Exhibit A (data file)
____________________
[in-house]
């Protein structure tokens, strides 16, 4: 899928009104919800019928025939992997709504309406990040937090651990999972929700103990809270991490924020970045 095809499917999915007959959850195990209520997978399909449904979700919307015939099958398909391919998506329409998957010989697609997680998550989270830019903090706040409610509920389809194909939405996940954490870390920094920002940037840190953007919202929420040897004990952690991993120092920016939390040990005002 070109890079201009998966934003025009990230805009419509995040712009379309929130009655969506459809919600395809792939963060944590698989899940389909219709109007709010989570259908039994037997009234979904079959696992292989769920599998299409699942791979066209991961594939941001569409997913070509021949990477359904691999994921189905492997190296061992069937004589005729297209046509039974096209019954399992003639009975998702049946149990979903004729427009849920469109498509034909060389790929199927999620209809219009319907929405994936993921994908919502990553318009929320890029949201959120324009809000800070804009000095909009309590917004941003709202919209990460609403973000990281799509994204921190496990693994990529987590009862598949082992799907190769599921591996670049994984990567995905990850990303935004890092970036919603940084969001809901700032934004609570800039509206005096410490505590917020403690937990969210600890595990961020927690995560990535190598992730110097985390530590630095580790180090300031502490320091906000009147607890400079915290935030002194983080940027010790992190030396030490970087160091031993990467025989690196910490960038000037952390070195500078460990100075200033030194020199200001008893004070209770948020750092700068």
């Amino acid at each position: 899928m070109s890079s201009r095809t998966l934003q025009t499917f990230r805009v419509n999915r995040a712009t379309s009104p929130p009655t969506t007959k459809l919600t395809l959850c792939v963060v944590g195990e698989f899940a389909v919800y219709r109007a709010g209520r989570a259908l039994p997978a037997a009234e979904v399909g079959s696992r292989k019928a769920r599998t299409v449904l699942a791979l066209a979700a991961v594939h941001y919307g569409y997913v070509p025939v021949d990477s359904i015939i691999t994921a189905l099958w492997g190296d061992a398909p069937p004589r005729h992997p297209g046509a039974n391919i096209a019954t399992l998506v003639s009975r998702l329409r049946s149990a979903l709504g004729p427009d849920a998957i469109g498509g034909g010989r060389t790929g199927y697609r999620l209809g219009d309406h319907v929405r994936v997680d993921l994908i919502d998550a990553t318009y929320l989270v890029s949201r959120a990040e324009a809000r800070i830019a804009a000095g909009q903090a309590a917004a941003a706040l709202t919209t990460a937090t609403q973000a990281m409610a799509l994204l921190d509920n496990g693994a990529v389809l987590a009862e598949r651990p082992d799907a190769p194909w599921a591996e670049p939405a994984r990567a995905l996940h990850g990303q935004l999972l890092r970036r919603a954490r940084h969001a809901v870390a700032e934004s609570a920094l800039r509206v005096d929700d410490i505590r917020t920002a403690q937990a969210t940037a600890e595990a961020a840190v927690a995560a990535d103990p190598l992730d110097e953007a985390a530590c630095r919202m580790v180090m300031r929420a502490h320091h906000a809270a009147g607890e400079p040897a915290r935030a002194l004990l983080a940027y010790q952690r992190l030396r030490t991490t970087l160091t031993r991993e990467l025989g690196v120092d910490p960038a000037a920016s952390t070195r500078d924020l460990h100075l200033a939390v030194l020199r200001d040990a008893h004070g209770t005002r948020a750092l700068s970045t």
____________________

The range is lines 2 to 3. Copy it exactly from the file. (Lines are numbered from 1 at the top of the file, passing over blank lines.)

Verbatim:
């Protein structure tokens, strides 16, 4: 899928009104919800019928025939992997709504309406990040937090651990999972929700103990809270991490924020970045 095809499917999915007959959850195990209520997978399909449904979700919307015939099958398909391919998506329409998957010989697609997680998550989270830019903090706040409610509920389809194909939405996940954490870390920094920002940037840190953007919202929420040897004990952690991993120092920016939390040990005002 070109890079201009998966934003025009990230805009419509995040712009379309929130009655969506459809919600395809792939963060944590698989899940389909219709109007709010989570259908039994037997009234979904079959696992292989769920599998299409699942791979066209991961594939941001569409997913070509021949990477359904691999994921189905492997190296061992069937004589005729297209046509039974096209019954399992003639009975998702049946149990979903004729427009849920469109498509034909060389790929199927999620209809219009319907929405994936993921994908919502990553318009929320890029949201959120324009809000800070804009000095909009309590917004941003709202919209990460609403973000990281799509994204921190496990693994990529987590009862598949082992799907190769599921591996670049994984990567995905990850990303935004890092970036919603940084969001809901700032934004609570800039509206005096410490505590917020403690937990969210600890595990961020927690995560990535190598992730110097985390530590630095580790180090300031502490320091906000009147607890400079915290935030002194983080940027010790992190030396030490970087160091031993990467025989690196910490960038000037952390070195500078460990100075200033030194020199200001008893004070209770948020750092700068």
């Amino acid at each position: 899928m070109s890079s201009r095809t998966l934003q025009t499917f990230r805009v419509n999915r995040a712009t379309s009104p929130p009655t969506t007959k459809l919600t395809l959850c792939v963060v944590g195990e698989f899940a389909v919800y219709r109007a709010g209520r989570a259908l039994p997978a037997a009234e979904v399909g079959s696992r292989k019928a769920r599998t299409v449904l699942a791979l066209a979700a991961v594939h941001y919307g569409y997913v070509p025939v021949d990477s359904i015939i691999t994921a189905l099958w492997g190296d061992a398909p069937p004589r005729h992997p297209g046509a039974n391919i096209a019954t399992l998506v003639s009975r998702l329409r049946s149990a979903l709504g004729p427009d849920a998957i469109g498509g034909g010989r060389t790929g199927y697609r999620l209809g219009d309406h319907v929405r994936v997680d993921l994908i919502d998550a990553t318009y929320l989270v890029s949201r959120a990040e324009a809000r800070i830019a804009a000095g909009q903090a309590a917004a941003a706040l709202t919209t990460a937090t609403q973000a990281m409610a799509l994204l921190d509920n496990g693994a990529v389809l987590a009862e598949r651990p082992d799907a190769p194909w599921a591996e670049p939405a994984r990567a995905l996940h990850g990303q935004l999972l890092r970036r919603a954490r940084h969001a809901v870390a700032e934004s609570a920094l800039r509206v005096d929700d410490i505590r917020t920002a403690q937990a969210t940037a600890e595990a961020a840190v927690a995560a990535d103990p190598l992730d110097e953007a985390a530590c630095r919202m580790v180090m300031r929420a502490h320091h906000a809270a009147g607890e400079p040897a915290r935030a002194l004990l983080a940027y010790q952690r992190l030396r030490t991490t970087l160091t031993r991993e990467l025989g690196v120092d910490p960038a000037a920016s952390t070195r500078d924020l460990h100075l200033a939390v030194l020199r200001d040990a008893h004070g209770t005002r948020a750092l700068s970045t």